January 21, 2019

How to Make a Cover Letter That Will Land a Law Job

Tips for your legal cover letter. What to put on a cover letter for a summer associate, law clerk, or first-year associate position. Law clerk cover letter tips. Summer associate cover letter example. First year associate cover letter sample. Legal field cover letter. Law school cover letter advice and samples. 1L cover letter. 2L cover letter. 3L cover letter. Law grad cover letter. law school advice. law school blog. law student blogger | brazenandbrunette.com

Hi hi hi everyone! Today's post is part 2 of my "get you a legal job" series. Whether you're in college trying to find some experience before law school, or already in law school but looking for a summer associate position, or a 3L/law school grad looking for a lawyer job, I'm here to share what advice I was given that I think really helped. In case you missed it, part 1 of this series was resumé advice and stay tuned for the last part, the follow-up contact. I know it's been almost a month since my last post and I'm sorry about that, but now I think I'm getting down my new daily schedule better so I'm going to try to be better about blogging every week now. Okay so here's what you came for...


Intro & dropping names

I'm sure you've had the importance of networking in the legal field shoved down your throat enough already, so I'm just going to skip over that part. So you've came across a job opportunity and you have the chance to drop a name. It doesn't matter how you found that job opportunity, you need to drop the name. If someone recommended the job for you, that's easy. But what if someone hasn't? First go to LinkedIn and see if you can find anyone you know who works there. If you can, send them a message saying something like this: 

Hey [name]! I was looking into applying to [position] with [firm] and saw you work there so I was hoping you could tell me a little bit more about it before I apply. Basically just do you like it and what's it like working there. Thanks!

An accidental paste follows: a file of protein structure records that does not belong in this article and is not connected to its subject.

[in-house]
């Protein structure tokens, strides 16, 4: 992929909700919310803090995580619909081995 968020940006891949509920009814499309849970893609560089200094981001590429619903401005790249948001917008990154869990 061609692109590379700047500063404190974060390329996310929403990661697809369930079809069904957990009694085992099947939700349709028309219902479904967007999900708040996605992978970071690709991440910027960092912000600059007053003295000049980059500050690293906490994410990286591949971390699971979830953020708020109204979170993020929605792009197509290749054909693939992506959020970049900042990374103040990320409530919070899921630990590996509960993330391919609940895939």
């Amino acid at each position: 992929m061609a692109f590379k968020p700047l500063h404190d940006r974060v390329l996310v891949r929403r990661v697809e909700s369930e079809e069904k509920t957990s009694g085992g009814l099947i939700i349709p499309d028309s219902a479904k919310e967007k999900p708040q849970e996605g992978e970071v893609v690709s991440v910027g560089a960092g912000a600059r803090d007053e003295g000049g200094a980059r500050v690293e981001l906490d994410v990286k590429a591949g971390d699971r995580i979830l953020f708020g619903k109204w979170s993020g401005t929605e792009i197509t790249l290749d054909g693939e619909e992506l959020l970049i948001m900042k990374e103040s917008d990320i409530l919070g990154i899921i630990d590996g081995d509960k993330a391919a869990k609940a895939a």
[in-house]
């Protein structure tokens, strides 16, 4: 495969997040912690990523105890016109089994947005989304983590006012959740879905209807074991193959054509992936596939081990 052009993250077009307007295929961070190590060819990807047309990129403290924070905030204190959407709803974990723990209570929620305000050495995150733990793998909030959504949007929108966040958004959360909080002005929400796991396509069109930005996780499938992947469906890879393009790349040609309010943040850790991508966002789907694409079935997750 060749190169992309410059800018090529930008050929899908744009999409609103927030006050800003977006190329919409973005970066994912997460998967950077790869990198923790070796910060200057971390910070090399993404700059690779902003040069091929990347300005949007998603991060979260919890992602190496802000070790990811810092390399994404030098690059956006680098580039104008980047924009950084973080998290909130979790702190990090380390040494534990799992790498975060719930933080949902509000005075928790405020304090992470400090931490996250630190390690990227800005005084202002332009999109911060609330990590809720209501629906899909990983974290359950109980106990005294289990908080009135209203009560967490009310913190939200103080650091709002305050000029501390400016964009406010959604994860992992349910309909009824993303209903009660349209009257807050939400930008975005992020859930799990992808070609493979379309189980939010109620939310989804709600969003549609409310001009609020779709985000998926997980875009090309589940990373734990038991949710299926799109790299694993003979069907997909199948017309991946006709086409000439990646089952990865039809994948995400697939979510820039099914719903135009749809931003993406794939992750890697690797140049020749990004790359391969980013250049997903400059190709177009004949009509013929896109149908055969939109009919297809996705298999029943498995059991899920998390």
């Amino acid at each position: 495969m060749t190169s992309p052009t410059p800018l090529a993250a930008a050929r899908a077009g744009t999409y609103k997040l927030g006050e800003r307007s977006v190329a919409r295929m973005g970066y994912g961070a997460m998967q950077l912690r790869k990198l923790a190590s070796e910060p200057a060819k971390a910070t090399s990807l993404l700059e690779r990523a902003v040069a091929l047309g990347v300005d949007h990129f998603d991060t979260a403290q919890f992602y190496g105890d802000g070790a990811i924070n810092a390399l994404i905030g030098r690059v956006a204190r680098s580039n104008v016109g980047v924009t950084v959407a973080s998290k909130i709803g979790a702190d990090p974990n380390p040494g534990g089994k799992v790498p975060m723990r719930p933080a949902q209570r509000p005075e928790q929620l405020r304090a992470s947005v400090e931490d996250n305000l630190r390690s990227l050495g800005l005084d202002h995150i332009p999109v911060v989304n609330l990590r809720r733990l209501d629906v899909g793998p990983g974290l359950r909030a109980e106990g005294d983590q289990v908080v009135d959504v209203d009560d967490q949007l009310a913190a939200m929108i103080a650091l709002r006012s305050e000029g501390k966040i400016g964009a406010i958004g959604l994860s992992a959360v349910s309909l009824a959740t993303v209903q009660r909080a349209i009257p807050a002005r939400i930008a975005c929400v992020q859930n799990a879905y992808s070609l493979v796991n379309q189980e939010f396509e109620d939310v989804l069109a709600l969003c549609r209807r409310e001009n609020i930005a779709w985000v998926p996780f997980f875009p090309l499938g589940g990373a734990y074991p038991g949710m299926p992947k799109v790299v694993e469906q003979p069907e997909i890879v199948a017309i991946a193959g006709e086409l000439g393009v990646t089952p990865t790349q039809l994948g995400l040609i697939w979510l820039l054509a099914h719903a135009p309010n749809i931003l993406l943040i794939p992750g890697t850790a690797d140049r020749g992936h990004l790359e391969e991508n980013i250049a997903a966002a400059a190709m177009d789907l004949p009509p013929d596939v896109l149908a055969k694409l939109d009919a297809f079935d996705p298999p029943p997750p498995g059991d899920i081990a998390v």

or

Hey [name]! So I came across an opening for [position] for [firm] and thought I'd apply since [reason why you want this job]. Since you work there I was wondering if I could name drop you as a connection and also see if you had any insight for me about the company culture or anything else that might be helpful. I saw that [HR person] is who I'll send my resume too and I know it's a big office but I didn't know if maybe you've met her. I'd appreciate any help you could give me!

or 

Hey [name]! I'm not sure if you remember me, but [how you met]. I'm about to send over a resumé and cover letter to [HR person] over at [firm] here in [location] and I saw on LinkedIn that you have a connection with someone who works here. Would you mind if I name dropped you in my cover letter to help make it a little personal?

It's definitely a good idea to send them a message first because you don't want an HR person or hiring attorney to come up to them asking about you and your connection is completely caught off guard and like oh Nikki Boyd? I haven't talked to her in years!! Don't worry they'll most likely be cool with it, this is just a heads up. Then say something like this in your cover letter:

Dear [hiring person], 

[name drop], [their position] at [firm] in [town], suggested I contact you regarding the [position] with your firm. [name drop] thought this position would be a great fit for me as [reason why they should hire you].